TEACHER, TRAVELLER, TALKER: A tribute to Peter McSheffrey
No one is born a fearless, compassionate traveller. That’s a learned and practiced skill, combined with a very special personality.
Many people spend their lives crossing the world without really testing themselves, finding comfort in the lobbies of expensive hotels, the classy bars in ex-pat communities or the convenience of pre-arranged tours and excursions.
Peter McSheffrey was not this kind of traveller.
I knew my Uncle Peter before I started this blog, before I became a journalist and before I ever set foot abroad.
In fact, he was probably there taking pictures of me when I had my first real travel experience — from one end of the kitchen to the next, in pink slippers and one-piece pyjamas.
Growing up, I can’t say I really paid attention to the lessons he tried to teach me — he was a grown-up and grown-ups were boring. As a 10-year-old, I had better things to do.
It wasn’t until I became an adult that I learned to appreciate his knowledge, his wisdom and his big, big heart.
I have always been fascinated with Uncle Peter’s creativity. Most of my family is musically-gifted, but Peter created the most beautiful paintings and took the most astounding pictures.
As a burgeoning artist and photographer, I was always jealous.
When I asked, he would give me tips on visual art and how to make my drawings look real, but I never had to ask for his advice on the other stuff — taxes, investing, networking and resumes.
Peter always had a way of pushing this information on me whether I was ready for it or not. Sometimes, I felt overwhelmed and intimidated, but I know it was because he knew what he was talking about and he wanted me to know it too.
When I came back from West Africa and started my career, I thought I had accomplished enough for the time being, and earned at least, a temporary break.
But that wasn’t what Peter had in mind for me.
He pushed and he pushed. He wanted me to do everything in my power to ensure my own success. He wanted me to reach my full potential because he loved me.
My Dad frequently called him the smartest man he had ever known. When I was younger, all I knew was that my brother and I would often plot ways to give Uncle Peter a life-changing wedgie.
I knew that Peter pulled his socks up to his knees and he never flushed the toilet when he used my bathroom for a number one (this was an eco-friendly habitat of his).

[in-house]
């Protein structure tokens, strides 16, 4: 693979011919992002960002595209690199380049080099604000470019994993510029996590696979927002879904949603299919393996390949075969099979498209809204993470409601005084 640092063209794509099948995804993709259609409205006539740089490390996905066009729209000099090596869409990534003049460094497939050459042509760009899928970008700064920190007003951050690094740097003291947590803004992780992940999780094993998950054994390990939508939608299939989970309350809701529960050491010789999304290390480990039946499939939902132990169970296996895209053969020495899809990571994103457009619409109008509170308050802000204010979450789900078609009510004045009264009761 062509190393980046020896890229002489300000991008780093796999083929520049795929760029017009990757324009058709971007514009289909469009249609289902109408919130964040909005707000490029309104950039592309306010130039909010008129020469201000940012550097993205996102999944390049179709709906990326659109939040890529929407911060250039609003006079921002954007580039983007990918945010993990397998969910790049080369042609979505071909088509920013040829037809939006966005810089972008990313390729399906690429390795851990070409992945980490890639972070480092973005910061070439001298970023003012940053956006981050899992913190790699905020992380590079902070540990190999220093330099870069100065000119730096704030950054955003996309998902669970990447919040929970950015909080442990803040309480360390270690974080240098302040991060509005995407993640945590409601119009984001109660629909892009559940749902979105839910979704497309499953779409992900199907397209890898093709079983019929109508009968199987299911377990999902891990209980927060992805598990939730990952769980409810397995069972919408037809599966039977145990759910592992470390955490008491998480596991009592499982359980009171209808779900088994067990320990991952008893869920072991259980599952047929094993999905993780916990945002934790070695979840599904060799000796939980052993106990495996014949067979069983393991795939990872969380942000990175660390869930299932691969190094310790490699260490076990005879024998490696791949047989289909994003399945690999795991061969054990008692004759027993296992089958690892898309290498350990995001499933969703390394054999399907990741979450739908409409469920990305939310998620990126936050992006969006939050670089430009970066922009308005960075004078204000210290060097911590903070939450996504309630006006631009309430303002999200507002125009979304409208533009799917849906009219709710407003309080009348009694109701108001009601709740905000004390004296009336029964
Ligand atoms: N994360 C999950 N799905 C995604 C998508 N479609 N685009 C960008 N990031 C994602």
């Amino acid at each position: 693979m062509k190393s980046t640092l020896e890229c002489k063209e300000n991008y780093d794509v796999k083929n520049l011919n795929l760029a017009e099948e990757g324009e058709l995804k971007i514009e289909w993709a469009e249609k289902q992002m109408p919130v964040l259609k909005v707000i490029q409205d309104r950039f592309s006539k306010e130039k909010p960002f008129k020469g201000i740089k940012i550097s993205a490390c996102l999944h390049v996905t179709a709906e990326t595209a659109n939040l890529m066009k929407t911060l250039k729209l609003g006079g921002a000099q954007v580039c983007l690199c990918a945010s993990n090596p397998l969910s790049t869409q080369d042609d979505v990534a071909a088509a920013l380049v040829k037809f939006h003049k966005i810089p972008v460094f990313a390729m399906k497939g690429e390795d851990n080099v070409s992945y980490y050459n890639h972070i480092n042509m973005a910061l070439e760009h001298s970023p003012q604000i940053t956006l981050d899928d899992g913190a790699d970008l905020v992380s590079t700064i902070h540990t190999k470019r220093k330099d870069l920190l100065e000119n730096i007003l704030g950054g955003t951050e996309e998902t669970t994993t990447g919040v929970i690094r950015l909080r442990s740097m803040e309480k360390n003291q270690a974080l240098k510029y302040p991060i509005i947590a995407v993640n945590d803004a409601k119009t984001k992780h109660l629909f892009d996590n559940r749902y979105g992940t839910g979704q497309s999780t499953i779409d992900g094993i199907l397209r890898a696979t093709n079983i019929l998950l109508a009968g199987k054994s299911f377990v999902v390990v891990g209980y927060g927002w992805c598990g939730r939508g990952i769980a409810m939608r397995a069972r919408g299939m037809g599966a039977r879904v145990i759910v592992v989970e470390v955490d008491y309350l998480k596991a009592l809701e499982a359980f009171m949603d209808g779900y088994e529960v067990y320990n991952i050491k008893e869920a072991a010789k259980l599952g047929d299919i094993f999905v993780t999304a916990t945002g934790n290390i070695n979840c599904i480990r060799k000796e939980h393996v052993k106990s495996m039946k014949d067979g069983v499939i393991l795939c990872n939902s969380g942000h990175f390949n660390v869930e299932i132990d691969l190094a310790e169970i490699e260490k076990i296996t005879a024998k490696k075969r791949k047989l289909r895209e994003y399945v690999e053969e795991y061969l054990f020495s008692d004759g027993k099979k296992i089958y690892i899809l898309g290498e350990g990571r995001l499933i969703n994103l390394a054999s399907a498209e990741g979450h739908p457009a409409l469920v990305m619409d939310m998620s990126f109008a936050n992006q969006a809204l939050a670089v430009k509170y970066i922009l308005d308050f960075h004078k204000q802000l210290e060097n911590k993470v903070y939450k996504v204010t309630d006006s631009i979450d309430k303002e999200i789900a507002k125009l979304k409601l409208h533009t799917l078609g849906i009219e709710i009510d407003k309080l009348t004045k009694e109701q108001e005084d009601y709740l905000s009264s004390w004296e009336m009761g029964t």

And I have never identified more with this Uncle Peter than in the last two years, when we have been able to share our love of travel.
I fancy myself a young world traveller, but my experience is paltry compared to Peter’s.
When he married my Aunt LeeAnn, they spent years together trotting the globe from India to Indonesia; from Russia to Vietnam. He has lived in Bermuda, hiked Patagonia and taken his family through Ecuador, Belize and Morocco.
When I visited his house in Ottawa, I would always stop and stare at the startling images mounted on his wall. I would ask where they were taken, but I only really started paying attention to the answers around age 15, when my thirst for travel started developing.
From then on, I watched with envy as he climbed the Rockies with my Dad and Uncle Tim, two of his best friends and travel companions. Together, they explored a time-frozen culture in conflicted Burma, crossed paths with monks in beautiful Laos and explored the ruins of ancient Cambodia.
Most recently, they camped under the desert stars in Namibia, where they watched the ‘Big Five’ compete at waterholes, and tip-toed the peaks of sky-high sand dunes. They were even lucky enough to visit a traditional Himba village and record the songs of the children who lived there.
I remember thinking how “unfair” it was that they got to have such incredible adventures, but years and years later, I certainly understand why I wasn’t invited.
Uncle Peter never took the beaten path when he travelled abroad alone or with friends. Instead, he did research and consulted other travellers. He scoured the Internet, bought books and found unusual ways to make the most of his trip.